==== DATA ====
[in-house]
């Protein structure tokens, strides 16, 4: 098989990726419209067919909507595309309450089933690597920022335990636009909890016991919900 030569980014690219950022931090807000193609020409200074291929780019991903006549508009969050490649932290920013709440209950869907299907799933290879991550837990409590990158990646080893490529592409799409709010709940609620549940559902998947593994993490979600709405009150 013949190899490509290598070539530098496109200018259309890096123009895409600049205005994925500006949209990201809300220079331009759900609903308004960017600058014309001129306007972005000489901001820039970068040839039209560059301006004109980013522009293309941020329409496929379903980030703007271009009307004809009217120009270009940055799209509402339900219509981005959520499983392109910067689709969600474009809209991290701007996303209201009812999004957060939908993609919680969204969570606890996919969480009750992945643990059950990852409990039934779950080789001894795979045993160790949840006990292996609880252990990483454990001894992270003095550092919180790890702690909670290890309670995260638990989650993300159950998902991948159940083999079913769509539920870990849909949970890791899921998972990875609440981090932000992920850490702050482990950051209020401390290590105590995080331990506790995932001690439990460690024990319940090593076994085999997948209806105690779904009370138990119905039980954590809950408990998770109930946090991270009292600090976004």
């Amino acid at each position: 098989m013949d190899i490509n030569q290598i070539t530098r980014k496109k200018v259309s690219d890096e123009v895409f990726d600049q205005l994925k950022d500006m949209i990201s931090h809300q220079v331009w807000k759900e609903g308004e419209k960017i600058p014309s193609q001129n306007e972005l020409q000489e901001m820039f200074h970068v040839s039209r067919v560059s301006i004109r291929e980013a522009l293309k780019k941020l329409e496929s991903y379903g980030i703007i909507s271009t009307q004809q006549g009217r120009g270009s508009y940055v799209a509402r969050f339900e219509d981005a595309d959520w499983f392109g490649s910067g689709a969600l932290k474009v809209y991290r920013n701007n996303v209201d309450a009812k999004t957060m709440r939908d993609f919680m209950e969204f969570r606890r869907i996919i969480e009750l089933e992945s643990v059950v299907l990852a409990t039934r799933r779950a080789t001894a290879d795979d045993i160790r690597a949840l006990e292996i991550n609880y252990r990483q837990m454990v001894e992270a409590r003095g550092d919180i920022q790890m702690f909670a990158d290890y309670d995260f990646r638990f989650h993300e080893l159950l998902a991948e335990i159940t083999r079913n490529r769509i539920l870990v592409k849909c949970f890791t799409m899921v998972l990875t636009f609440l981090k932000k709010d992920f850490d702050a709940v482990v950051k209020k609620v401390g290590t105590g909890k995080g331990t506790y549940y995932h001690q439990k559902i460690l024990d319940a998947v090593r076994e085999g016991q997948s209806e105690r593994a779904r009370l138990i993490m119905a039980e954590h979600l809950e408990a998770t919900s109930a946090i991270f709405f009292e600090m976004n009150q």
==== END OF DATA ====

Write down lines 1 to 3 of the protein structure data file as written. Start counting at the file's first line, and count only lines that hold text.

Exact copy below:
[in-house]
């Protein structure tokens, strides 16, 4: 098989990726419209067919909507595309309450089933690597920022335990636009909890016991919900 030569980014690219950022931090807000193609020409200074291929780019991903006549508009969050490649932290920013709440209950869907299907799933290879991550837990409590990158990646080893490529592409799409709010709940609620549940559902998947593994993490979600709405009150 013949190899490509290598070539530098496109200018259309890096123009895409600049205005994925500006949209990201809300220079331009759900609903308004960017600058014309001129306007972005000489901001820039970068040839039209560059301006004109980013522009293309941020329409496929379903980030703007271009009307004809009217120009270009940055799209509402339900219509981005959520499983392109910067689709969600474009809209991290701007996303209201009812999004957060939908993609919680969204969570606890996919969480009750992945643990059950990852409990039934779950080789001894795979045993160790949840006990292996609880252990990483454990001894992270003095550092919180790890702690909670290890309670995260638990989650993300159950998902991948159940083999079913769509539920870990849909949970890791899921998972990875609440981090932000992920850490702050482990950051209020401390290590105590995080331990506790995932001690439990460690024990319940090593076994085999997948209806105690779904009370138990119905039980954590809950408990998770109930946090991270009292600090976004």
């Amino acid at each position: 098989m013949d190899i490509n030569q290598i070539t530098r980014k496109k200018v259309s690219d890096e123009v895409f990726d600049q205005l994925k950022d500006m949209i990201s931090h809300q220079v331009w807000k759900e609903g308004e419209k960017i600058p014309s193609q001129n306007e972005l020409q000489e901001m820039f200074h970068v040839s039209r067919v560059s301006i004109r291929e980013a522009l293309k780019k941020l329409e496929s991903y379903g980030i703007i909507s271009t009307q004809q006549g009217r120009g270009s508009y940055v799209a509402r969050f339900e219509d981005a595309d959520w499983f392109g490649s910067g689709a969600l932290k474009v809209y991290r920013n701007n996303v209201d309450a009812k999004t957060m709440r939908d993609f919680m209950e969204f969570r606890r869907i996919i969480e009750l089933e992945s643990v059950v299907l990852a409990t039934r799933r779950a080789t001894a290879d795979d045993i160790r690597a949840l006990e292996i991550n609880y252990r990483q837990m454990v001894e992270a409590r003095g550092d919180i920022q790890m702690f909670a990158d290890y309670d995260f990646r638990f989650h993300e080893l159950l998902a991948e335990i159940t083999r079913n490529r769509i539920l870990v592409k849909c949970f890791t799409m899921v998972l990875t636009f609440l981090k932000k709010d992920f850490d702050a709940v482990v950051k209020k609620v401390g290590t105590g909890k995080g331990t506790y549940y995932h001690q439990k559902i460690l024990d319940a998947v090593r076994e085999g016991q997948s209806e105690r593994a779904r009370l138990i993490m119905a039980e954590h979600l809950e408990a998770t919900s109930a946090i991270f709405f009292e600090m976004n009150q």